U.S. v. Fields

Brief Filed: 4/05
Court: U.S. Court of Appeals for the Fifth Circuit
Year of Decision: 2007

Read the full-text amicus brief (PDF, 1.98MB)


The Reliability of Expert Testimony in a Death Penalty Case

Index Topic

Expert Witnesses/Psychologists' Competency


This case involves a federal death sentence imposed on defendant-appellant Fields for conviction of a federal capital offense. Fields was sentenced to death largely on the basis of the opinion of a psychiatrist who stated that he could confidently predict Fields would be dangerous in the future. The psychiatrist testified that he did not know of any "standard psychiatric or medical procedures used in arriving at a determination or predicting future dangerousness" and that he was unaware of specific empirical data or studies. He issued his opinion without engaging in any testing or any other objective measures or use of an actuarial method. His basis for this opinion was discussions with the prosecutors and review of some records regarding the defendant. The defense attorney objected to the testimony as unreliable under the standards for expert testimony established by the U.S. Supreme Court in Daubert v. Merrill Dow Pharmaceutical (i.e., that proffered evidence must be grounded in scientific reasoning or methodology). The district court overruled the objections and allowed the expert testimony to go to the jury.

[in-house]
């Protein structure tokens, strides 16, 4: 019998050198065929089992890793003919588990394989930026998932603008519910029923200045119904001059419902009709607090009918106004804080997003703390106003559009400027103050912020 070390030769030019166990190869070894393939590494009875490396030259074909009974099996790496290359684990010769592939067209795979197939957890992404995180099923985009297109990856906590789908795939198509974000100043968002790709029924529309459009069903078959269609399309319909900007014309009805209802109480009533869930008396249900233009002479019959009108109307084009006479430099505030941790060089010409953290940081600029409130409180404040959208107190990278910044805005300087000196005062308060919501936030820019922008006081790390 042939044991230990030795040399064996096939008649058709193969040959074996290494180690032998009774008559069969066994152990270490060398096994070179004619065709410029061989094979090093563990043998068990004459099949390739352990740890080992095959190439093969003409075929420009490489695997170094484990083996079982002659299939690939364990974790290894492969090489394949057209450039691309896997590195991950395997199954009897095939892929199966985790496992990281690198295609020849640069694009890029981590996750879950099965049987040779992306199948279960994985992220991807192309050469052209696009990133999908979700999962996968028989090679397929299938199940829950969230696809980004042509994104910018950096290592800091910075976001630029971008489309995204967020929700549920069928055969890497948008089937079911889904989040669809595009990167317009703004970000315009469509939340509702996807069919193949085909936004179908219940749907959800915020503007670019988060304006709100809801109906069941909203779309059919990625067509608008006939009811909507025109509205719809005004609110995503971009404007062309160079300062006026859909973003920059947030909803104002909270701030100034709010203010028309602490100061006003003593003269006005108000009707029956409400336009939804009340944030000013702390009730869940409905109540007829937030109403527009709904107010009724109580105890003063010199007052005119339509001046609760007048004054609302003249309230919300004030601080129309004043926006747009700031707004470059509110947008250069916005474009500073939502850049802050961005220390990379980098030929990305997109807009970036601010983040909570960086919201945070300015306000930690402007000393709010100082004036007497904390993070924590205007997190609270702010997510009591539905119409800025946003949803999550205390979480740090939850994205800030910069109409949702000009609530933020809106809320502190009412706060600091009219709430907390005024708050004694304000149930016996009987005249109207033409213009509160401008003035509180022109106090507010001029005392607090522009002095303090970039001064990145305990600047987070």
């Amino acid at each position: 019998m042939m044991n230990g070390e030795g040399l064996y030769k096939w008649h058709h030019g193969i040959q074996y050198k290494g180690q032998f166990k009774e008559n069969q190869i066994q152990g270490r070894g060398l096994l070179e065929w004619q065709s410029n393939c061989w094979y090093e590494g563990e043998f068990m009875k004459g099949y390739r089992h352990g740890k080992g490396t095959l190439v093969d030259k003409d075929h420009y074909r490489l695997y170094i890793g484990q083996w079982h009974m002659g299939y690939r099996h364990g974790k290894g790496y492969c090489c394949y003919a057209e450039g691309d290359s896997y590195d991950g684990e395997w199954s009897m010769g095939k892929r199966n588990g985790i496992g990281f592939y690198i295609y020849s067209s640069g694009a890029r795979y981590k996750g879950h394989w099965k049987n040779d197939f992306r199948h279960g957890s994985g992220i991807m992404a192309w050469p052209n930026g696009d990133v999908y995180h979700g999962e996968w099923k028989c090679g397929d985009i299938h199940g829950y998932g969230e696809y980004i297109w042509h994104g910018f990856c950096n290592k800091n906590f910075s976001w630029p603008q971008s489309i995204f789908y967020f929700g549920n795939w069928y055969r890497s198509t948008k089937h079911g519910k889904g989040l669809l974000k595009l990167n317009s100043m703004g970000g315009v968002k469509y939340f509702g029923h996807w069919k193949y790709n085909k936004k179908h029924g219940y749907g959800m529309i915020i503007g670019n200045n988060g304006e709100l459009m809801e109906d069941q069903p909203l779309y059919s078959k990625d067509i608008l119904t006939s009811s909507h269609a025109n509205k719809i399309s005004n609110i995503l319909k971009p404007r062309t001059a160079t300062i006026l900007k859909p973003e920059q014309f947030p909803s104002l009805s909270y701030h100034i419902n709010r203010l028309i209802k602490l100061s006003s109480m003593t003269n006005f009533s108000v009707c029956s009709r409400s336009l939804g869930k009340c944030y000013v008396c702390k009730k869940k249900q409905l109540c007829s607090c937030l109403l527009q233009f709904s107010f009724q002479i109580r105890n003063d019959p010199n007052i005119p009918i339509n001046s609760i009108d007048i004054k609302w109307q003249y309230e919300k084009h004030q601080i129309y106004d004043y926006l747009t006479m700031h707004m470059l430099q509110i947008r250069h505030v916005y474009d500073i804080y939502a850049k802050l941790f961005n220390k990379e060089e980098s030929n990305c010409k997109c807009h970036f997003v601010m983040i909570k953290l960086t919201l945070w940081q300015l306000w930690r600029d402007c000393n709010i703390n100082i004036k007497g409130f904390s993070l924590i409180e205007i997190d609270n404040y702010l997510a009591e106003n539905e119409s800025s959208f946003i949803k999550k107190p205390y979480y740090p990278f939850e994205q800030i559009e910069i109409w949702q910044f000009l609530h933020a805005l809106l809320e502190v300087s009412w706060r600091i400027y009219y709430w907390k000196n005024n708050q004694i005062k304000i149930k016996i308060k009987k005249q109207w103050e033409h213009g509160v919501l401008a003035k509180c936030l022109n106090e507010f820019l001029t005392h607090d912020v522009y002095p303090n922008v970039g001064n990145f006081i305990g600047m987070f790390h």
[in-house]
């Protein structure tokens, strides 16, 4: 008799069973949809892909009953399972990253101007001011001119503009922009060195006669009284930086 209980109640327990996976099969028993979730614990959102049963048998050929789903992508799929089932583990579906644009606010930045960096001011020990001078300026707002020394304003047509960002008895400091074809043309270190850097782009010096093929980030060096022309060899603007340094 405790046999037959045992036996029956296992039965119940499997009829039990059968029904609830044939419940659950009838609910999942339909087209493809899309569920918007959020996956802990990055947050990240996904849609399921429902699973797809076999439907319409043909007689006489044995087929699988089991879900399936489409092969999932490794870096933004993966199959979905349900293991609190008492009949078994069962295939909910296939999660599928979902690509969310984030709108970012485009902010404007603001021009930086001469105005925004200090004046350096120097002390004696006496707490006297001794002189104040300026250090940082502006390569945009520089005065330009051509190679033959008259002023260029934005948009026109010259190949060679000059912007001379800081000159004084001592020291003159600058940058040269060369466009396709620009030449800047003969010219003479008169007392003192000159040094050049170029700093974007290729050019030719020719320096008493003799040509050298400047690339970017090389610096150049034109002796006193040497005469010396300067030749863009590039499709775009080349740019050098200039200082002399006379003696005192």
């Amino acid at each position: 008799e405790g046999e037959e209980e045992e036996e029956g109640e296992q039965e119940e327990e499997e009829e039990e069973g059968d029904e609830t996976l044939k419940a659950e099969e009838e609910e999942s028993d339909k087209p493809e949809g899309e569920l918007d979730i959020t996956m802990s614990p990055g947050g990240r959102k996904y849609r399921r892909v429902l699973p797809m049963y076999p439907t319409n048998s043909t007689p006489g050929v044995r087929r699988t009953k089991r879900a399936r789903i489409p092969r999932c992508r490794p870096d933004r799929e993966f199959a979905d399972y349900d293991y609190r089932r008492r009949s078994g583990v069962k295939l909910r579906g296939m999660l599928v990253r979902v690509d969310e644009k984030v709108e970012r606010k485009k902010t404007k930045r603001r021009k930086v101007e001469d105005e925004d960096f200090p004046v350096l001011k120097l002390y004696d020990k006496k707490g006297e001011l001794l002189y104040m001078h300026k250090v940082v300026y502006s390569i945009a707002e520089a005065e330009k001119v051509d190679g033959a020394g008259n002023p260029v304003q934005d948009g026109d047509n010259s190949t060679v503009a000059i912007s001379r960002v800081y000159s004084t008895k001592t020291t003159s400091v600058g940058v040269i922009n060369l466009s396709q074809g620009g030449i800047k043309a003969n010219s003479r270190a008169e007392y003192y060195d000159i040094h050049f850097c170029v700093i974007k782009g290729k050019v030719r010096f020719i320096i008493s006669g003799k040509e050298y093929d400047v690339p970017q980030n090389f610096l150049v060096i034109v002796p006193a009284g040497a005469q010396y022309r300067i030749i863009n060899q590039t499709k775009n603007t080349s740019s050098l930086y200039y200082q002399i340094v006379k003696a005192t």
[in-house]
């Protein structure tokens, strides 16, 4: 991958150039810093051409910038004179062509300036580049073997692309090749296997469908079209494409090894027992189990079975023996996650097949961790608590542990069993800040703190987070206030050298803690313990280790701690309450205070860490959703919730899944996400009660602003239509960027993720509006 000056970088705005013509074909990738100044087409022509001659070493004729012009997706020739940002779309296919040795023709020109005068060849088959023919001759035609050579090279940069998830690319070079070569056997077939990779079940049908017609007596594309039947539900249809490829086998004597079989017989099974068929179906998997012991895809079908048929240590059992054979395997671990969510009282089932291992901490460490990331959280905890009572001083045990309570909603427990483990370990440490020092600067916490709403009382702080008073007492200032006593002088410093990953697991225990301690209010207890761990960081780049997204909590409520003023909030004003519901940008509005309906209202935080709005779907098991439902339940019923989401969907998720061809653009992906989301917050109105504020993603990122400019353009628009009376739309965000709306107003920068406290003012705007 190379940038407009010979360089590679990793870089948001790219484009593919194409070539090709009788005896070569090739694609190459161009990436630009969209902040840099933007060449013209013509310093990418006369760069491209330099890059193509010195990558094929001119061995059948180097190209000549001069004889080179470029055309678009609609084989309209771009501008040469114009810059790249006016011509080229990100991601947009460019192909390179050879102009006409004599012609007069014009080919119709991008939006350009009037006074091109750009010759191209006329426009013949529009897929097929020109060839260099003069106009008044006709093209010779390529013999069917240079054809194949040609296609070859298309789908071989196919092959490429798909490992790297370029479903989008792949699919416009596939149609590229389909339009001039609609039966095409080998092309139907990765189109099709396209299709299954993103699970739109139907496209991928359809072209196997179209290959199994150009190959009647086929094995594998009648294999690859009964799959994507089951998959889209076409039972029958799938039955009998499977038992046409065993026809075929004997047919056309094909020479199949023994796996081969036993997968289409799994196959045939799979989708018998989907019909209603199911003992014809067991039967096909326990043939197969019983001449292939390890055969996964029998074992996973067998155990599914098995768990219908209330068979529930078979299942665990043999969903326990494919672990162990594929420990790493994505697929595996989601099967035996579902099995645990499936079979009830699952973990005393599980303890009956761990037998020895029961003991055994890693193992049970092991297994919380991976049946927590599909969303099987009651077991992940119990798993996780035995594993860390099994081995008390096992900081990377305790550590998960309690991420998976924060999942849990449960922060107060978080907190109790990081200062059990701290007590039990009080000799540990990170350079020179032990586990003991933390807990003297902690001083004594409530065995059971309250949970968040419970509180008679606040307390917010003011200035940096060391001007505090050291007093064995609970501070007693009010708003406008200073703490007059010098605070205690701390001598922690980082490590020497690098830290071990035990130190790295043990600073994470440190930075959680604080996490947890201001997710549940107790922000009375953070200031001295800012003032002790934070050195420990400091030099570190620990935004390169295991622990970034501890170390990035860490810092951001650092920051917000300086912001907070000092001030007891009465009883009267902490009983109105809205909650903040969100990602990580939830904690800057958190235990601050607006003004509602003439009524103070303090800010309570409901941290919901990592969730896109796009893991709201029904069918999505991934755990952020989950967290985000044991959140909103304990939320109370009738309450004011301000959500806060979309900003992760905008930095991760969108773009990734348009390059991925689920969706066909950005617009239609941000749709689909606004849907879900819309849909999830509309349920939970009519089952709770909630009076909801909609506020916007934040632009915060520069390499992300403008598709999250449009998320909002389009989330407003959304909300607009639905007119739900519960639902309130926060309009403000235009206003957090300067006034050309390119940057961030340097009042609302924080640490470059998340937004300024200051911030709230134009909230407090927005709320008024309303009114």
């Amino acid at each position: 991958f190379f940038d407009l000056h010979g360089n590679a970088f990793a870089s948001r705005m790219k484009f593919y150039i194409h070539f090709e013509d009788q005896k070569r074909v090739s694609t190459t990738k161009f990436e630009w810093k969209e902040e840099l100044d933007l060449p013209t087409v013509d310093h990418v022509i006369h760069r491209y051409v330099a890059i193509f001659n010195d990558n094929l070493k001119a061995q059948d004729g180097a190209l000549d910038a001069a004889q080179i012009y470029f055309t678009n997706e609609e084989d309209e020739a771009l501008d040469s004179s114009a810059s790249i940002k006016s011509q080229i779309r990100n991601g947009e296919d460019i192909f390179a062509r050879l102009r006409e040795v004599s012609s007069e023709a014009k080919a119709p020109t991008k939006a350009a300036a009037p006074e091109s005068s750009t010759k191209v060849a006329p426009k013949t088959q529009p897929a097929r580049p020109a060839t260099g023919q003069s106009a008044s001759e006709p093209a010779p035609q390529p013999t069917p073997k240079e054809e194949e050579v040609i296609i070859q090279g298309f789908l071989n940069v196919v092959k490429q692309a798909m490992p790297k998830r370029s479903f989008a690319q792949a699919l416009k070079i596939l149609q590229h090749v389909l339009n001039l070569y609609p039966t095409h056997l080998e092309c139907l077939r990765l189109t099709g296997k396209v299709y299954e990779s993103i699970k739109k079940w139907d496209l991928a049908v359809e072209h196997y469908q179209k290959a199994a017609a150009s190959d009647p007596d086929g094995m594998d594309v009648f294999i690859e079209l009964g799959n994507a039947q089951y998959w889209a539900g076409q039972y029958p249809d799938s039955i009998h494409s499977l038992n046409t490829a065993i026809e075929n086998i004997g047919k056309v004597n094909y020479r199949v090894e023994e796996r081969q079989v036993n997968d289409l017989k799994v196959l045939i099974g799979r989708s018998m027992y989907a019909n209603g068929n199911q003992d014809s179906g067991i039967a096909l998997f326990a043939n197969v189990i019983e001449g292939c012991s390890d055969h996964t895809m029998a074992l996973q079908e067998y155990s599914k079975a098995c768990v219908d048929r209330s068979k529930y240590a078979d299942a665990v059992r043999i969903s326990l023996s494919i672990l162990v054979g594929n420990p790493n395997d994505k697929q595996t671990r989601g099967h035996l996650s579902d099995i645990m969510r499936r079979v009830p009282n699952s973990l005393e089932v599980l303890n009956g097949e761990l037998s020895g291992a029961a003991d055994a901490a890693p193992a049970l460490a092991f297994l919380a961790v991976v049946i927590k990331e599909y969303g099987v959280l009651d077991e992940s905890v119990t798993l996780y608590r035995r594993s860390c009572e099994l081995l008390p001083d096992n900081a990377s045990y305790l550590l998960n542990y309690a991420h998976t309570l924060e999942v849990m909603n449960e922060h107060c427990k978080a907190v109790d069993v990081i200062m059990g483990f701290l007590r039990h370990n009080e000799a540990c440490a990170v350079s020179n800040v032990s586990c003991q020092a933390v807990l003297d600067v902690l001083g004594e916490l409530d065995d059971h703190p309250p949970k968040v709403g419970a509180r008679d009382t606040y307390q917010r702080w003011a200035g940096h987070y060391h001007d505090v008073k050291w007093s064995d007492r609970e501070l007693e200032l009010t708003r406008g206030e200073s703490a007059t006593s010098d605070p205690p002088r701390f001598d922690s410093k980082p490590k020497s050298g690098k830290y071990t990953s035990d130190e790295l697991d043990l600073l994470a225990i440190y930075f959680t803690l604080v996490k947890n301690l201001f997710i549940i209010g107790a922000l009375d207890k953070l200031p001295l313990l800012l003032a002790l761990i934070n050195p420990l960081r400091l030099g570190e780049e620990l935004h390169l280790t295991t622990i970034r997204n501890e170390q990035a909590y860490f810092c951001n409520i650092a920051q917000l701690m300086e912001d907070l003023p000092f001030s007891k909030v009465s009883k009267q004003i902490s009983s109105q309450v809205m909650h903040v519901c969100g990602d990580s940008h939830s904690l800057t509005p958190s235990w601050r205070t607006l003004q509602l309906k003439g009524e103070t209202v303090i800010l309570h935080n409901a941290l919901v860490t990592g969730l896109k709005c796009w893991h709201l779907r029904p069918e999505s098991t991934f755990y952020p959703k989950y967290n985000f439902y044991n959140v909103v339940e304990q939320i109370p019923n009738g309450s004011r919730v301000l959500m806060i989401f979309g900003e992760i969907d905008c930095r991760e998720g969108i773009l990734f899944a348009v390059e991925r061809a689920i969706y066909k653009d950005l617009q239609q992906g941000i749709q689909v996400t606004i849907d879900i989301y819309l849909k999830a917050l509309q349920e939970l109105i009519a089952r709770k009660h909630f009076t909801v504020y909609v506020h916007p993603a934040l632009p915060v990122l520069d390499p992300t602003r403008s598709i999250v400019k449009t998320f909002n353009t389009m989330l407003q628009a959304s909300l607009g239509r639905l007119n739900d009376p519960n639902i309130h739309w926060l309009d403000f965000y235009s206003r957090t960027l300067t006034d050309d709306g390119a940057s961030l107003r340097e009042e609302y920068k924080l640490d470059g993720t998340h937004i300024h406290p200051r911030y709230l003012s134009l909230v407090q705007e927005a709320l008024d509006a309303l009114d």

APA's Position

APA submitted an amicus brief to the Court to present relevant scientific knowledge that provides a context for the Court's review of the extent to which a mental health professional reliability can testify in a federal capital case addressing future risk of dangerousness. APA's brief provided background regarding efforts which have been made in the past 50 years to determine the accuracy of predictions of future dangerousness made by psychiatrists and psychologists. The brief apprised the Court regarding the fact that while some progress has been made in developing the means to predict future dangerousness in a community-based setting, the task of assessing the risk of future violence in a secure correctional facility is not sufficiently, scientifically reliable at present to meet the standards necessary for a death penalty case. APA's amicus also briefly addressed the legal standard that should apply to the presentation of expert testimony concerning the likelihood of future violent behavior by the defendant. The brief underscored that predictions of future dangerousness in any setting are not valid if based solely on unstructured clinical judgment, as the psychiatrist used in this case. As a result of both of these points, the psychiatrist's testimony in this case was not in fact based on validated or reliable science and thus was unfairly and inappropriately offered to the jury as "expert" testimony.


On March 29, 2007, the Fifth Circuit affirmed the conviction and death sentence in a lengthy 129-page opinion. The issues by APA (expert testimony and reliability of predictions of future dangerousness) were addressed with specific reference to APA’s brief. The Court rejected the position argued by APA, that the Court adopt the Daubert reliability factors for determining the admissibility of expert evidence offered during the sentencing phases of federal death penalty sentencing hearings. The Court opined that the issues which APA (and Fields) raised were foreclosed by the Supreme Court’s decision in Barefoot v. Estelle.